The magic elixir of onion water and healthy hair
Cardi B, the famous American female rapper, recently shared an interesting news on her Instagram about the secret to achieving healthy and beautiful hair, and it made a huge impact on social media. This news illustrates the secret of using onion juice to have healthy hair! In this regard, William Ganitz, the dermatologist and the founder of Advanced Trichology in Phoenix, Arizona, has admitted that his patients who are struggling with hair loss have been talking about this treatment and its amazing effects for years.
He says that the claims about the benefits of onion juice for hair are valid to some extent, but because there is not enough research and scientific evidence in this field, and the possibility that the improvement process with this method may occur randomly in some people or under the influence of various variables. which we are not aware of, does not support this theory 100%.
In fact, DB’s therapeutic method of using this plant was that after boiling the onion in water, he massaged the extract on his scalp. But the method suggested by Dr. Ganitz’s patients was different, they first blended the onion and then squeezed it and massaged the resulting water on their scalp before taking a bath. Many also added aromatic vegetables to this juice in order to eliminate the onion smell.
But the main issue is what does science say about this treatment? So, before you drench your hair in onion juice, join us as we review everything you need to know.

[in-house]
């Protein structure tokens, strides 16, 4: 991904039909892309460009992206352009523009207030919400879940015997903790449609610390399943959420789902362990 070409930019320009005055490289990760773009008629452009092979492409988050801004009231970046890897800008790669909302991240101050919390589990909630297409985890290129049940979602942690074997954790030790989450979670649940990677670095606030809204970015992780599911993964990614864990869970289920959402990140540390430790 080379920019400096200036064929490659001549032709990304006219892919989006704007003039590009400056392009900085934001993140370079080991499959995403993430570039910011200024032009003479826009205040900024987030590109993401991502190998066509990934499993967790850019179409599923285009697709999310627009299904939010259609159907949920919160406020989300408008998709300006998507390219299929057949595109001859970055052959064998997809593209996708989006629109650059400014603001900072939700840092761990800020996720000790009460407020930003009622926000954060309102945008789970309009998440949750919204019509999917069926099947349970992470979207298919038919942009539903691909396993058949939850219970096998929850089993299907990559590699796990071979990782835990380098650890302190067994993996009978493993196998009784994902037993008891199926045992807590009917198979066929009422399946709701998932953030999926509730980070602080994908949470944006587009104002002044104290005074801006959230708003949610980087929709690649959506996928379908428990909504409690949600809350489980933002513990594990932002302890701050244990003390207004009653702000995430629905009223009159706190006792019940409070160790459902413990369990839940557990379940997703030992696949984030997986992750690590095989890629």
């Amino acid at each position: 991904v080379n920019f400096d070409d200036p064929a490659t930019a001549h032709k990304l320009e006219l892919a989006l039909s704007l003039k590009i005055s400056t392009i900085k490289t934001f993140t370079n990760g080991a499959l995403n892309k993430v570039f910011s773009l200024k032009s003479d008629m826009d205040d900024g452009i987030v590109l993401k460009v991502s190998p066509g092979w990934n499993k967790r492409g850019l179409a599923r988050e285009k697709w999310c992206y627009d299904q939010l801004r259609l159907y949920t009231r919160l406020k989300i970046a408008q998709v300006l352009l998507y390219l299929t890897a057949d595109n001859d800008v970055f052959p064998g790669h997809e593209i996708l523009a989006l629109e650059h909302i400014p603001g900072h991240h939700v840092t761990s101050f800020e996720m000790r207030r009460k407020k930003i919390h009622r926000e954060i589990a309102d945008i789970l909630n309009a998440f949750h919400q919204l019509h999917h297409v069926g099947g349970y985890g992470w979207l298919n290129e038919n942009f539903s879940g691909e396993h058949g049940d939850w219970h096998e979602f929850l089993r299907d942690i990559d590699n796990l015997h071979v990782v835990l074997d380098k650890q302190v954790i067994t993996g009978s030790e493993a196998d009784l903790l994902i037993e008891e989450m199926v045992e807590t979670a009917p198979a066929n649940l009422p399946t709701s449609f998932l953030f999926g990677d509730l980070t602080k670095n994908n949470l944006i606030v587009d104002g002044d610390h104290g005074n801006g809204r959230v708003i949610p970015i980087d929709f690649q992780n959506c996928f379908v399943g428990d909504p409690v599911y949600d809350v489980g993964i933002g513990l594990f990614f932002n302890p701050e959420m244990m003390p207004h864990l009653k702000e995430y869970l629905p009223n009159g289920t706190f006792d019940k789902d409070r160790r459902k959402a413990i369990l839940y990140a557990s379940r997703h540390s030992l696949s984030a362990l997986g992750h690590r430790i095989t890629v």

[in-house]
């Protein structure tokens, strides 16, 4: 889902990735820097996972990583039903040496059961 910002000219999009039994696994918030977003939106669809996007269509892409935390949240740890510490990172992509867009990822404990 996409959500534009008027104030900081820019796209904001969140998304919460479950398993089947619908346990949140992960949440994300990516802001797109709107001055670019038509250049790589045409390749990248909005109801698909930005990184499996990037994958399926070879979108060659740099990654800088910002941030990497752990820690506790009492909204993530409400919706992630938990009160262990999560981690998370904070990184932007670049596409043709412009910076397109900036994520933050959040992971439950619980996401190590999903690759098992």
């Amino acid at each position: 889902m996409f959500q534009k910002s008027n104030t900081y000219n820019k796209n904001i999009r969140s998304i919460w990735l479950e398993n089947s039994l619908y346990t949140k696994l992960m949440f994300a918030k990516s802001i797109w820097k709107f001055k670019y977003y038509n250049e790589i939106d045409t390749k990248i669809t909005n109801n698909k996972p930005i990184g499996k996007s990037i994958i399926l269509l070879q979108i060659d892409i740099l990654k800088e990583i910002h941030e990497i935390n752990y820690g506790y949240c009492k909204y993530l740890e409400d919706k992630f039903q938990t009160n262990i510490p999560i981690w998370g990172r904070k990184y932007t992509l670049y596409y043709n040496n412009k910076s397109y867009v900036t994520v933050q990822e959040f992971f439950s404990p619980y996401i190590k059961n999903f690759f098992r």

What are the benefits of onion juice for hair health?
Onions have many benefits for the skin and are rich in antioxidants and flavonoids that have antimicrobial, antifungal and anti-inflammatory benefits. According to a review published in 2020 in the journal Pharmacy and Bioallied Sciences, these properties make onions a potential solution for reducing fungal infections that can cause dandruff. A previous study also found that onion juice can help regrow hair in people with alopecia areata, which causes hair loss.
This study included 38 men and women, one group used onion juice twice a day for two months and the other group used tap water on their heads. Of the 23 participants who used onion juice, 20 (or 87 percent) noticed regrowth within six weeks of the experiment, compared to only two in the tap water group. they did However, due to the small statistical population of this study, it was announced that more research is needed to fully understand this potential effect and ensure its accuracy.
According to Ganitz, one of the possible reasons that onion juice may be good for your hair is the significant amount of sulfur in onion juice. You’ll also find high levels of sulfur in other foods, including meat, eggs, and vegetables like garlic, according to past research. The New York Times also noted that the main reason you shed tears after chopping onions is the presence of this nutrient (sulfur). But sulfur can have other effects, Gaunitz says. Sulfur is a common OTC treatment for inflammatory skin conditions that is applied to the scalp and works for many people with inflammatory hair loss problems.